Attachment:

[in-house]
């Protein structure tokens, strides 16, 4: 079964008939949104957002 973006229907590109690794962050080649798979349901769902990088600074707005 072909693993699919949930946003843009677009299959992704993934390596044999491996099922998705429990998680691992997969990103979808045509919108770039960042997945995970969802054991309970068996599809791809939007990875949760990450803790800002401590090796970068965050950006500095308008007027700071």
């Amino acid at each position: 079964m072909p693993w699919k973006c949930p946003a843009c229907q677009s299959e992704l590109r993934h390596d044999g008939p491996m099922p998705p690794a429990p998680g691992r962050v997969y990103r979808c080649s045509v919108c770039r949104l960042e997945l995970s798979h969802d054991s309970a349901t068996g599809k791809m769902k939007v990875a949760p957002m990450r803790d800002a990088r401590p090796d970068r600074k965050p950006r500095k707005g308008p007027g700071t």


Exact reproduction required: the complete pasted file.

[in-house]
């Protein structure tokens, strides 16, 4: 079964008939949104957002 973006229907590109690794962050080649798979349901769902990088600074707005 072909693993699919949930946003843009677009299959992704993934390596044999491996099922998705429990998680691992997969990103979808045509919108770039960042997945995970969802054991309970068996599809791809939007990875949760990450803790800002401590090796970068965050950006500095308008007027700071």
């Amino acid at each position: 079964m072909p693993w699919k973006c949930p946003a843009c229907q677009s299959e992704l590109r993934h390596d044999g008939p491996m099922p998705p690794a429990p998680g691992r962050v997969y990103r979808c080649s045509v919108c770039r949104l960042e997945l995970s798979h969802d054991s309970a349901t068996g599809k791809m769902k939007v990875a949760p957002m990450r803790d800002a990088r401590p090796d970068r600074k965050p950006r500095k707005g308008p007027g700071t």